Mary DeCourcy laughs as she recalls a school sports day many years ago in Scoil Mhuire Gan Smal, Letterkenny, Co. Donegal. It was 1967 and she was 11. She had put her name down for every event and things weren’t going too well in the winning stakes!
The weakness on her right side and the weight of the caliper she wore to help her to walk caused her to trip and fall down quite a lot. Sr. Bernardine, the Head Nun intervened. The last race of the day was spud and ruler (same as egg and spoon) and Sr Bernardine decided to give Mary a small advantage. She cut the potato in half and glued it to the wide plastic ruler.
“I’ll murder you if you tell anyone,” Sr. Bernardine threatened with a smile. Mary didn’t win that race either because, she tripped on a sod on the field and fell. She was laughing so much she could not wrestle the heavy caliper and herself upright.
As a child, Mary spent long periods of time in hospital, and as a result her education suffered. Her father understood the importance of education and got the books she should have been studying in those early years. He set her work to do every day before he went out to work. She was seven years of age before going to primary school for the first time. Her father had done such a good job she moved up four classes in two days.
She always believed that she had polio, and, it was only following a long search for her medical records, finally released to her under a Freedom of Information request five years ago, that she found out she has Spina Bifida. Tests to rule out Polio were inconclusive so it is possible that she contracted Polio as a child.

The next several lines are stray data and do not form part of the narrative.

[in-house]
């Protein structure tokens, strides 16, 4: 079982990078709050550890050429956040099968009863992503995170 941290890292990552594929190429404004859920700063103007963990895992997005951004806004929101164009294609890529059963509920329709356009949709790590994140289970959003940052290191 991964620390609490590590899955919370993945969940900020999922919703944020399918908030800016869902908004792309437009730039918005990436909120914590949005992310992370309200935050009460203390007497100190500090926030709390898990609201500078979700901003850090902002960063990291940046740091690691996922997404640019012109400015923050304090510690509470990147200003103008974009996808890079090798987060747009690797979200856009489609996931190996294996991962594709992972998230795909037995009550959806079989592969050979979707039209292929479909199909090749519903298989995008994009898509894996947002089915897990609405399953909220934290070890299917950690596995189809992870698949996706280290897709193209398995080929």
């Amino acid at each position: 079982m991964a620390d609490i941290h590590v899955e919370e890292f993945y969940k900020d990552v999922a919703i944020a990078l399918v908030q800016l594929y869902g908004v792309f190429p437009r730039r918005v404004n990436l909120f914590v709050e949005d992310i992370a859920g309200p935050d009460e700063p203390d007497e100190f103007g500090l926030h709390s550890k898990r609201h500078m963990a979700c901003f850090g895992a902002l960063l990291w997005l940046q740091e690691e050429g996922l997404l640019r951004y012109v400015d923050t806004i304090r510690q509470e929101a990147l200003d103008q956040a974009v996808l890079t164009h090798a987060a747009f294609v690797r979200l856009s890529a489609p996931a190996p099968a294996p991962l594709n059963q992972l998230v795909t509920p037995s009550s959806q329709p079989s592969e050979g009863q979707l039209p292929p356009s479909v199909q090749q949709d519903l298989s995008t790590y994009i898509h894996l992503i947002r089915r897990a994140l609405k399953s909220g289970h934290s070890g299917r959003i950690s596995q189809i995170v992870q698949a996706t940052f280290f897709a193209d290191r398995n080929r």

“I had been trying to get my medical records for years. In 1977, I had my first hip replacement surgery, and the surgeon, who tried to get my records, was told they were lost or destroyed,” says Mary.
“However, he told me that they were probably not lost or destroyed because it was frowned upon at the at that time to get a second medical opinion.
“To get my medical records under the Freedom of Information was a long process. I cried reading them, not because of the Spina Bifida diagnosis, but because of sets of photos in the records which were taken when I was six and 10 years of age.
“I remember vividly those photos being taken as I was naked and embarrassed. They brought me back to the mind of the lonely vulnerable child I was then,” she recalls.
Mary was hospitalised for the first time at 18 months and remained in hospital until she was three years of age. In Fact, she spent most of the first ten years of her life in hospital. She required a lot of surgery as both her hips were dislocated and circulation and muscle damage had to be repaired. It was different times then. Parents could only visit occasionally and children under 16 were not allowed to visit the hospital.
Despite her many surgeries and diagnosed childhood arthritis, Mary has the ability to live her life without her ‘disability’ being a ruling factor. When she was 10 years of age, her mother, Bridie McKendrick died suddenly and Mary, who had been living in Co. Wicklow with her parents and four brothers and one sister, was sent to Letterkenny, Co. Donegal to live with her mother’s family.
“When I was growing up in Donegal, the only disabled person I knew, apart from myself, was an uncle who was deaf and dumb. But I never thought that he had a disability, I just learned sign language to communicate with him,” she says.
When Mary completed her secondary education, she returned to Wicklow town in 1974 and has lived there ever since. She got a job with Wicklow County Council where she had a very enjoyable career.